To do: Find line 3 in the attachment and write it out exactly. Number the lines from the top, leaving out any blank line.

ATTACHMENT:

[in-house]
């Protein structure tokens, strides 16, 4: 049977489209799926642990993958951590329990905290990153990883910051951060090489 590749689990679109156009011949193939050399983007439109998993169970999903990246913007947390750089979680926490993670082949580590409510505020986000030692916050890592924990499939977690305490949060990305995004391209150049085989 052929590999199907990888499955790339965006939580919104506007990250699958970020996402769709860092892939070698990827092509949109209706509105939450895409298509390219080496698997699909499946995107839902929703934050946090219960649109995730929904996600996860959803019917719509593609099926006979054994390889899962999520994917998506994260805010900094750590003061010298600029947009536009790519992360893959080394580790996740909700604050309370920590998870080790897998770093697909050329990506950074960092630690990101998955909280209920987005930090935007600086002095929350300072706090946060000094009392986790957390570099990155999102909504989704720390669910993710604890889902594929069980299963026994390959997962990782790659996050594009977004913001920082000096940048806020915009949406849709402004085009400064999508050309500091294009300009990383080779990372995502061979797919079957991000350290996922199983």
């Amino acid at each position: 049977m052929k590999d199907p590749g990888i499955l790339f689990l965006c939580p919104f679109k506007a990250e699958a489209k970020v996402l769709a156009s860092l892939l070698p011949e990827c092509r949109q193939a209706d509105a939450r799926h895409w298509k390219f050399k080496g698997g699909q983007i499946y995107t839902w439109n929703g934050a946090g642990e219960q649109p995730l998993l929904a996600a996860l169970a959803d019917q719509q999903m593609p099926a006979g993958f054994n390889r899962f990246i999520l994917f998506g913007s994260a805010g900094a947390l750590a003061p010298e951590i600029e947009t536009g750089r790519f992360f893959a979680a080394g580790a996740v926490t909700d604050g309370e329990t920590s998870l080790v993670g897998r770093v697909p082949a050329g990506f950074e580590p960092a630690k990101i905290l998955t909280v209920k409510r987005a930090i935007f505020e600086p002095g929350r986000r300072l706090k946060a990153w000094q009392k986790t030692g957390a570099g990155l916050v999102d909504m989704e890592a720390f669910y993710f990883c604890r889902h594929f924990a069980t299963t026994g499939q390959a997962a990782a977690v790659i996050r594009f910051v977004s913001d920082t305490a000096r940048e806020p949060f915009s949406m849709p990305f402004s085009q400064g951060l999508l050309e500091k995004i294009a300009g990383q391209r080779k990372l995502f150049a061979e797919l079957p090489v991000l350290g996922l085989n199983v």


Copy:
């Amino acid at each position: 049977m052929k590999d199907p590749g990888i499955l790339f689990l965006c939580p919104f679109k506007a990250e699958a489209k970020v996402l769709a156009s860092l892939l070698p011949e990827c092509r949109q193939a209706d509105a939450r799926h895409w298509k390219f050399k080496g698997g699909q983007i499946y995107t839902w439109n929703g934050a946090g642990e219960q649109p995730l998993l929904a996600a996860l169970a959803d019917q719509q999903m593609p099926a006979g993958f054994n390889r899962f990246i999520l994917f998506g913007s994260a805010g900094a947390l750590a003061p010298e951590i600029e947009t536009g750089r790519f992360f893959a979680a080394g580790a996740v926490t909700d604050g309370e329990t920590s998870l080790v993670g897998r770093v697909p082949a050329g990506f950074e580590p960092a630690k990101i905290l998955t909280v209920k409510r987005a930090i935007f505020e600086p002095g929350r986000r300072l706090k946060a990153w000094q009392k986790t030692g957390a570099g990155l916050v999102d909504m989704e890592a720390f669910y993710f990883c604890r889902h594929f924990a069980t299963t026994g499939q390959a997962a990782a977690v790659i996050r594009f910051v977004s913001d920082t305490a000096r940048e806020p949060f915009s949406m849709p990305f402004s085009q400064g951060l999508l050309e500091k995004i294009a300009g990383q391209r080779k990372l995502f150049a061979e797919l079957p090489v991000l350290g996922l085989n199983v």